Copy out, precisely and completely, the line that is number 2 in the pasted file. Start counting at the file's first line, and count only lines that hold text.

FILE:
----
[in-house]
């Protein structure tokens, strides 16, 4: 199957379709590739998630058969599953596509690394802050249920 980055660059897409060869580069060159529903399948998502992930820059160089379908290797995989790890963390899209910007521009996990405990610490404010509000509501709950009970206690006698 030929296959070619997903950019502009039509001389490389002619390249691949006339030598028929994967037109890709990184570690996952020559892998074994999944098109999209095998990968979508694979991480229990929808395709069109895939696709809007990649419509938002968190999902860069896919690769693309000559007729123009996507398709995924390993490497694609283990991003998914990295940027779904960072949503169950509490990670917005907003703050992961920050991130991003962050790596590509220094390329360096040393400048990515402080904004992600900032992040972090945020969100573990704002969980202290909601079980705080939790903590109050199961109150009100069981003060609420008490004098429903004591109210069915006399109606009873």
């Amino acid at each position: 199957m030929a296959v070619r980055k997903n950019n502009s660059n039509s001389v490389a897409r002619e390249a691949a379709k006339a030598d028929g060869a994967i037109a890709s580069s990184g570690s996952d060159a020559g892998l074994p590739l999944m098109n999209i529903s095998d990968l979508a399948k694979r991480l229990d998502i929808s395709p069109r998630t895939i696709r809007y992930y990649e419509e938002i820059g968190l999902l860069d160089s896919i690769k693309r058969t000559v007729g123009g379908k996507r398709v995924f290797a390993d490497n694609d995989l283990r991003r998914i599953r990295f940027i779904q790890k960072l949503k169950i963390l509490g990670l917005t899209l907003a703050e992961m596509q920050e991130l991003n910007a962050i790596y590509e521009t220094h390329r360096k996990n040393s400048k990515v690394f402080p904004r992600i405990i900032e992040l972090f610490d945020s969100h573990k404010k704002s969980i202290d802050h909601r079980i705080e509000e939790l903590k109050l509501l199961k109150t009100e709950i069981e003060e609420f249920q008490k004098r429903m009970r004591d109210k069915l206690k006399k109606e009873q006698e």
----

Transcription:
């Protein structure tokens, strides 16, 4: 199957379709590739998630058969599953596509690394802050249920 980055660059897409060869580069060159529903399948998502992930820059160089379908290797995989790890963390899209910007521009996990405990610490404010509000509501709950009970206690006698 030929296959070619997903950019502009039509001389490389002619390249691949006339030598028929994967037109890709990184570690996952020559892998074994999944098109999209095998990968979508694979991480229990929808395709069109895939696709809007990649419509938002968190999902860069896919690769693309000559007729123009996507398709995924390993490497694609283990991003998914990295940027779904960072949503169950509490990670917005907003703050992961920050991130991003962050790596590509220094390329360096040393400048990515402080904004992600900032992040972090945020969100573990704002969980202290909601079980705080939790903590109050199961109150009100069981003060609420008490004098429903004591109210069915006399109606009873």